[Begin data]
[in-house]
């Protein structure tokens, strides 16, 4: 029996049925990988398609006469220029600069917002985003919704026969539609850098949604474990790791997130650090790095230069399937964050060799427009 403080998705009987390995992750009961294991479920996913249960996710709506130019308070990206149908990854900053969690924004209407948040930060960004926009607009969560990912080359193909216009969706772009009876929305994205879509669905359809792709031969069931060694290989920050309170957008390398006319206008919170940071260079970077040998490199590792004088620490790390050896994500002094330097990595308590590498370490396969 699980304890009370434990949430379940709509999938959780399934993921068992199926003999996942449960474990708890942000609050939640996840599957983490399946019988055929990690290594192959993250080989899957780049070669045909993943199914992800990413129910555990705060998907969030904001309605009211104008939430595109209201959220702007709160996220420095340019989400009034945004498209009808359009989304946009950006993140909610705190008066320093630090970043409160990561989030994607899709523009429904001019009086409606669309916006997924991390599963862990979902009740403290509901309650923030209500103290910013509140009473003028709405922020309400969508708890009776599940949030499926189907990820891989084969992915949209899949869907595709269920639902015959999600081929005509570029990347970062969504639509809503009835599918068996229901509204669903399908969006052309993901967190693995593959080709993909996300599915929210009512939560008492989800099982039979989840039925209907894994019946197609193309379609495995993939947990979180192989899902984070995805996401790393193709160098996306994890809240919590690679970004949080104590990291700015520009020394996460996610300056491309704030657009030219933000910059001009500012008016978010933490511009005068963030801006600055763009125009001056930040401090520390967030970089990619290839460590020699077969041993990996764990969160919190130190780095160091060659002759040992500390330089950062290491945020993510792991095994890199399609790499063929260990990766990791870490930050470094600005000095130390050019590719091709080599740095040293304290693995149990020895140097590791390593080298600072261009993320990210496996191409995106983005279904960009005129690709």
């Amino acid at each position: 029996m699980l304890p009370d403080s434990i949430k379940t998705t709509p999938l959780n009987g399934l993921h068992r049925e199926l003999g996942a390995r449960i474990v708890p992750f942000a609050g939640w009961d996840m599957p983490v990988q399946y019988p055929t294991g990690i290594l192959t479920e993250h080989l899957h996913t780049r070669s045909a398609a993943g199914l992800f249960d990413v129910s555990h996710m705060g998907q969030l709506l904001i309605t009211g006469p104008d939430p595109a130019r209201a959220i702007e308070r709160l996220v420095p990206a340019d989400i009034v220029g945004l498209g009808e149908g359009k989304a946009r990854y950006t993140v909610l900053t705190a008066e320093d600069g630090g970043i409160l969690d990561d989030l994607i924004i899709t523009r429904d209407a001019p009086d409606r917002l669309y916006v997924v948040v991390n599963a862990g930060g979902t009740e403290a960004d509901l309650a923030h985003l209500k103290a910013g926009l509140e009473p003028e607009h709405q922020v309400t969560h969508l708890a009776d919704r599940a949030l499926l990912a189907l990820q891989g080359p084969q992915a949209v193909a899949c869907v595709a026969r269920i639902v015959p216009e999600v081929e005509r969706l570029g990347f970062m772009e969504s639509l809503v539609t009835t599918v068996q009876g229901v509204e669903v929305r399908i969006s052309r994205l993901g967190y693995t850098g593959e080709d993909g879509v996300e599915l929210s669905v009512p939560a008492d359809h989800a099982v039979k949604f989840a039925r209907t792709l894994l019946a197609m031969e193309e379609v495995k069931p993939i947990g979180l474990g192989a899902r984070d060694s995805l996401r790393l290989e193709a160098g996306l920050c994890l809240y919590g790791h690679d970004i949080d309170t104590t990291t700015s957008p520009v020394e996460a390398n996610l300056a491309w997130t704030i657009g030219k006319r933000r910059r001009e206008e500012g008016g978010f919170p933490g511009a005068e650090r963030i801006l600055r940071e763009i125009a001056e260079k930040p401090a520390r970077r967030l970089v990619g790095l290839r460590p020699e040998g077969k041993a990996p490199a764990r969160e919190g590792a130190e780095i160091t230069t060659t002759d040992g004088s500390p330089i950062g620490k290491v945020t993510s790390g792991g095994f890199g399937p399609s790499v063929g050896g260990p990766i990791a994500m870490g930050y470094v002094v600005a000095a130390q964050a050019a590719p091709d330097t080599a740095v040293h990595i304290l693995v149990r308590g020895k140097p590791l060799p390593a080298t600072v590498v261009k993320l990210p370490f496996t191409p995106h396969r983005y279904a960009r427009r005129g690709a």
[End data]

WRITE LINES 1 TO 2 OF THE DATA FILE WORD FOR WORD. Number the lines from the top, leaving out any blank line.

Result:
[in-house]
């Protein structure tokens, strides 16, 4: 029996049925990988398609006469220029600069917002985003919704026969539609850098949604474990790791997130650090790095230069399937964050060799427009 403080998705009987390995992750009961294991479920996913249960996710709506130019308070990206149908990854900053969690924004209407948040930060960004926009607009969560990912080359193909216009969706772009009876929305994205879509669905359809792709031969069931060694290989920050309170957008390398006319206008919170940071260079970077040998490199590792004088620490790390050896994500002094330097990595308590590498370490396969 699980304890009370434990949430379940709509999938959780399934993921068992199926003999996942449960474990708890942000609050939640996840599957983490399946019988055929990690290594192959993250080989899957780049070669045909993943199914992800990413129910555990705060998907969030904001309605009211104008939430595109209201959220702007709160996220420095340019989400009034945004498209009808359009989304946009950006993140909610705190008066320093630090970043409160990561989030994607899709523009429904001019009086409606669309916006997924991390599963862990979902009740403290509901309650923030209500103290910013509140009473003028709405922020309400969508708890009776599940949030499926189907990820891989084969992915949209899949869907595709269920639902015959999600081929005509570029990347970062969504639509809503009835599918068996229901509204669903399908969006052309993901967190693995593959080709993909996300599915929210009512939560008492989800099982039979989840039925209907894994019946197609193309379609495995993939947990979180192989899902984070995805996401790393193709160098996306994890809240919590690679970004949080104590990291700015520009020394996460996610300056491309704030657009030219933000910059001009500012008016978010933490511009005068963030801006600055763009125009001056930040401090520390967030970089990619290839460590020699077969041993990996764990969160919190130190780095160091060659002759040992500390330089950062290491945020993510792991095994890199399609790499063929260990990766990791870490930050470094600005000095130390050019590719091709080599740095040293304290693995149990020895140097590791390593080298600072261009993320990210496996191409995106983005279904960009005129690709």